Edwards shared the same view as Grima towards growing the game.

“As a whole, we are excited as Member Federations to be involved in the development of futsal. We are excited with the collaboration that is happening, and I hope we can keep pushing the sport together so futsal continues to grow in this country,” Edwards said.

When the National Futsal Championships kicks off at the Gold Coast Sports and Leisure Centre on January 5, 2022, it will have the backing of the entire football landscape.

Those involved in the game are committed to see it be a grand return for the tournament, to ensure the continuing growth of the game is not only maintained, but expanded and elevated in the months and years to come.

Lawrie McKinna: A true survivor

Since 1986, when he first appeared for Heidelberg United in the NSL, Lawrie McKinna, the current Sydney Olympic CEO, has seen it all in Australian football.

After playing stints with Apia and Blacktown City, he eventually teamed up with David Mitchell at Sydney United and Parramatta Power in coaching roles, followed by Northern Spirit in his own right.

When the A-League commenced in 2005, Mckinna was involved at Central Coast Mariners and eventually became mayor of Gosford.

In recent times, he was CEO at the Newcastle Jets until the opportunity arose two years ago to take the helm at Sydney Olympic.

It is no coincidence that Lawrie McKinna faces one of the greatest challenges of his career in preparing the club to be ready for the start of the National Second Division in the winter of 2025.

Fittingly, on Saturday January 13th, a challenge match commemorated the first NSL  match between Sydney Olympic and South Melbourne which was played on April 2nd, 1977 at the Sydney Sportsground.

It was a unique day for football as it was the first code in Australia to form a national competition.

Lawrie McKinna is well aware of the famous players who appeared on that day, notably Gary Meier and Joe Senkalski for Sydney Olympic and former Socceroos, Jack Reilly, Billy Rogers, Duncan Cummings, Jimmy Mackay and Peter Ollerton for South Melbourne.

In fact, it was Peter Ollerton who scored the two goals for South Melbourne to secure his team’s victory.

In this interview with Roger Sleeman, Lawrie McKinna discusses the current state of Australian football, his vision for the success of the National Second Division and the significance of the Sydney Olympic v South Melbourne clash.


Looking back over all those years you’ve been involved in the Australian game, how do you see its current state?


When I first played at Heidelberg in the NSL, there were big crowds but we played at poor stadiums like Connor Reserve and Sunshine Reserve in the winter. Furthermore, we played in ankles of mud which was very much like playing in Scotland.

The current A-League stadiums are top notch with good surfaces and part of the criteria for the B-League will be for this to be replicated.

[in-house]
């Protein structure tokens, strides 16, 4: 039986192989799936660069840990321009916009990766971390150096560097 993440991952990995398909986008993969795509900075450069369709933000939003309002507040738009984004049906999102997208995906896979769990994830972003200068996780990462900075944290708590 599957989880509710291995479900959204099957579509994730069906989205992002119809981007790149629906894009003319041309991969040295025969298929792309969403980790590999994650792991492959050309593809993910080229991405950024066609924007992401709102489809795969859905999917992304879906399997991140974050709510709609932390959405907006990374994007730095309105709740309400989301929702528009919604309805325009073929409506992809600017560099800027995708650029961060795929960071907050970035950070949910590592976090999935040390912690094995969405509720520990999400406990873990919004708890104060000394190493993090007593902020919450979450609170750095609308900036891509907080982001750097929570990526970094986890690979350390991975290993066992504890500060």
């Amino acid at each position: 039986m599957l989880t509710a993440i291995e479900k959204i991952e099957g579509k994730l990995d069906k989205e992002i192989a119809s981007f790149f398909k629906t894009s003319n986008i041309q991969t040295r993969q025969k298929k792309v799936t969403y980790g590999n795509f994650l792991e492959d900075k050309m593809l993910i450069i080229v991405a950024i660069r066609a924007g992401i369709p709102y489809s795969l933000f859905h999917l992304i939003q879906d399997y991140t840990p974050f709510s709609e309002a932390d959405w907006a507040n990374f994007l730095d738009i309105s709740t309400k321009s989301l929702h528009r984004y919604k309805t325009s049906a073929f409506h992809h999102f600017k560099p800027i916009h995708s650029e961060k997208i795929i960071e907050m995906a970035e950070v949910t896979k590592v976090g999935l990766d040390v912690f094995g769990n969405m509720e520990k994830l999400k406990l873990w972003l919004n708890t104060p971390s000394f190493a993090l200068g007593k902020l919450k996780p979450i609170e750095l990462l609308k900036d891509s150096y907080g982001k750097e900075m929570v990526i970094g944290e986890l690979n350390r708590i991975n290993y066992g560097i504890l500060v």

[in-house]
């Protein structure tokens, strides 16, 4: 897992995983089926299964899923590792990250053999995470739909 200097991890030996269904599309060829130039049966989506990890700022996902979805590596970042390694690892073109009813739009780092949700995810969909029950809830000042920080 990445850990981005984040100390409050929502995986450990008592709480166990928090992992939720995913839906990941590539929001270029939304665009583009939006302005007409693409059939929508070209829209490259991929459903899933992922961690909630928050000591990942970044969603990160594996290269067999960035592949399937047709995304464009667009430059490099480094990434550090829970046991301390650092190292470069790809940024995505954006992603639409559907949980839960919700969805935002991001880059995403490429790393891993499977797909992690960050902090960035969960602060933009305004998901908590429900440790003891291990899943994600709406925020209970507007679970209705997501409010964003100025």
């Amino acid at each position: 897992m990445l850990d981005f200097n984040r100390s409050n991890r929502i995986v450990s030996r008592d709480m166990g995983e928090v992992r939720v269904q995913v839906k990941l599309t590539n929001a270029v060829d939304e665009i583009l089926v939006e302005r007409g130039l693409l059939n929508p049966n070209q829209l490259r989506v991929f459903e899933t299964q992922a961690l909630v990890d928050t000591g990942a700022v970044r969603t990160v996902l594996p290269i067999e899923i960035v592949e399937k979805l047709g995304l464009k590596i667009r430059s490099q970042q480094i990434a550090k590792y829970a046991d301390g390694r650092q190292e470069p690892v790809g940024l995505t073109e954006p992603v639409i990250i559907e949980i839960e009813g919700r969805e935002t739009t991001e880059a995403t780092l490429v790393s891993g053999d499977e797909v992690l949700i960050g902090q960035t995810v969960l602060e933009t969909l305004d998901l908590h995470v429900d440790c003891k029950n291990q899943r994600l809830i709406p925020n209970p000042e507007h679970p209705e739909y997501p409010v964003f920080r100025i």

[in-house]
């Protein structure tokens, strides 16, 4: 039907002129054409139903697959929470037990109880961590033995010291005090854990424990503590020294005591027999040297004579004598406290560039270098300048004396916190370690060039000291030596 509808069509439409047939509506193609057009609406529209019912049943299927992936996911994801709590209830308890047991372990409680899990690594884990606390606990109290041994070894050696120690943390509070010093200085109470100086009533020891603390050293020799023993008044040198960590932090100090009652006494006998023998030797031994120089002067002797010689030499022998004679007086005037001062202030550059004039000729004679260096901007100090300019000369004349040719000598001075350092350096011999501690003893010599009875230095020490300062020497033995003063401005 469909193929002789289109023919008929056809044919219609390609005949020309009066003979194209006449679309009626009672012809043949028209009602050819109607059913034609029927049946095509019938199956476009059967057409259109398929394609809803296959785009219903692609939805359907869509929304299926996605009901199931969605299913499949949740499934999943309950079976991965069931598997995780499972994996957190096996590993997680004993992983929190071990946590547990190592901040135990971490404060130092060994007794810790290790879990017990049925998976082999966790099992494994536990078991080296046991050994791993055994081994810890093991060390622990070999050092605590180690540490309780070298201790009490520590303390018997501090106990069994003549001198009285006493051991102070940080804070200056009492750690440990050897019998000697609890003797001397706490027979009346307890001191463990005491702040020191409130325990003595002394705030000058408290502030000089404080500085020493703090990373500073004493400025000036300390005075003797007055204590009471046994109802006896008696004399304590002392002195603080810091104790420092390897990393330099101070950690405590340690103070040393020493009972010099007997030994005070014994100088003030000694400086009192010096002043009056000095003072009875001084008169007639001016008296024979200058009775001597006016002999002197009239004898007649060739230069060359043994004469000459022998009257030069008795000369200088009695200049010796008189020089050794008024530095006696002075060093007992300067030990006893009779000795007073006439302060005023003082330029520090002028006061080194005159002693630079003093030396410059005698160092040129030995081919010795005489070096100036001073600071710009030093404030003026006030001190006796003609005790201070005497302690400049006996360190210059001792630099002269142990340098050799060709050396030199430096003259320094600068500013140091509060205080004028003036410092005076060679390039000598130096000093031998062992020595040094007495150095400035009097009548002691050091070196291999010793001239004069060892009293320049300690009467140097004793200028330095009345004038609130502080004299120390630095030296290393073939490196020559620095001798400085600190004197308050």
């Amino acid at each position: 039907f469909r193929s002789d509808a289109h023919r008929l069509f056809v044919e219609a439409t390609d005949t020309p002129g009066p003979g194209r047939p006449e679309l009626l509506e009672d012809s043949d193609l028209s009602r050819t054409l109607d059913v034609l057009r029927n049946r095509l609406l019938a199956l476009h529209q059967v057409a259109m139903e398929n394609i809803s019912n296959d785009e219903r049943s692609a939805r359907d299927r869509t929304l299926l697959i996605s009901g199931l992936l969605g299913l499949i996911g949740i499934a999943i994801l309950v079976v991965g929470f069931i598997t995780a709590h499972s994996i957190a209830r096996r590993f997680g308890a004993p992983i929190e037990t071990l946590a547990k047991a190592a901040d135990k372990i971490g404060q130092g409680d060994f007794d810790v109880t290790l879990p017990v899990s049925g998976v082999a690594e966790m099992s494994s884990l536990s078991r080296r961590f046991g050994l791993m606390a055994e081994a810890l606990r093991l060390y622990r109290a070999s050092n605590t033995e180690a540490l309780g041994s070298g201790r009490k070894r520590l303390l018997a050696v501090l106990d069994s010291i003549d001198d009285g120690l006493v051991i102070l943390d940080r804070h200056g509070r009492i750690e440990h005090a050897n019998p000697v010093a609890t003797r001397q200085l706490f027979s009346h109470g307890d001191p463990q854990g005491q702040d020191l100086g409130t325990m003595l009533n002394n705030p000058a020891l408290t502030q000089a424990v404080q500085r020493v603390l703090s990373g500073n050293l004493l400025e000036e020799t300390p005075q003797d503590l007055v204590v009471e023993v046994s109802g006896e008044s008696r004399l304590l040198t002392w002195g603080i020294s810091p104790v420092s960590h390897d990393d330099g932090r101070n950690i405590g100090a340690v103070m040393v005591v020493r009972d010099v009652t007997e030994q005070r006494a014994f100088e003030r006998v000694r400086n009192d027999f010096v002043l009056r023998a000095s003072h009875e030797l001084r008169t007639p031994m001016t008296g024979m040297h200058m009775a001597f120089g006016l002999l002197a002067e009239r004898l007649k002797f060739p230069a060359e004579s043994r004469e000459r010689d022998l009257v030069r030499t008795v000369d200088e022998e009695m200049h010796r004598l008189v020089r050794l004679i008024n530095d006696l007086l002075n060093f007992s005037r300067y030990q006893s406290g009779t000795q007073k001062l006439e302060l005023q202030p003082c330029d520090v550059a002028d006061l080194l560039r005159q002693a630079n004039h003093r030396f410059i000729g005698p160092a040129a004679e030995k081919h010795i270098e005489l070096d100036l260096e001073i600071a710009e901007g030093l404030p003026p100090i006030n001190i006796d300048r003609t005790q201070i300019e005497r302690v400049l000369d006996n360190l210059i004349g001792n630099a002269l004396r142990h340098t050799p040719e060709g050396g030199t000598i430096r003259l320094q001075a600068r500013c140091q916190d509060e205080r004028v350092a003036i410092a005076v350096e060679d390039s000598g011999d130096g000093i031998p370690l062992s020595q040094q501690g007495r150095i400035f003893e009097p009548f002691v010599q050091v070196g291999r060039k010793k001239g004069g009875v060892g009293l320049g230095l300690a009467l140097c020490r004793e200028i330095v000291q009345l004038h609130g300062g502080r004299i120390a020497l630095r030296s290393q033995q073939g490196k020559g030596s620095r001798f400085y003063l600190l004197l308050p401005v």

One of the glaring weaknesses of the A-League is the lack of media as the other codes receive blanket coverage.

If the game is trying to entice more support there is no incentive for the general sporting fan to follow it so this must be addressed.

However, the success of the Matildas is well known and the Socceroos popularity has never been greater so these strengths have to be built on.


Do you think the right people are running the game?


I don’t even know who is running the game since Danny Townsend left the APL.

I’ve never seen Nick Garcia, the new APL CEO, because he’s never appeared on television.

There are very large staff numbers at the APL but they’re invisible people.

James Johnson, the FA CEO, is their spokesperson and at least people recognise him but there still isn’t enough exposure of the FA Management to the supporters.


Newcastle Jets, Perth Glory, Western United and Brisbane Roar are in survival mode.

Is this a satisfactory situation?


This is not the only country in the world with financial problems so it’s a matter of getting the right owners who will commit for the long term.

However, it’s not a bottomless pit so better broadcast deals are required to bring money into the game.


What do you see as the vision for the National Second Division and how can it integrate with the A-League?


The admission of the first eight clubs is positive but a 12-club League is desirable.

We also need Adelaide, Brisbane and Tasmania to be represented to make it a truly national competition.

At the moment, a new television deal is being worked on to encompass the Matildas, Socceroos, Asian Cup and National Second Division and this was the major reason the new League was postponed until 2025.


Will there be promotion from the B-League to the A-League?


There won’t be for a number of years and the only way it could happen is if there is a bid for an A-League licence which would be in the vicinity of $10 million.

Eventually, there will be relegation from the B-League to the NPL and promotion upwards.


Why should the B-League be more successful than the NPL?


Simply, of the eight teams accepted for the B-League, seven of them were former, large NSL clubs who have strong community support and financial backing.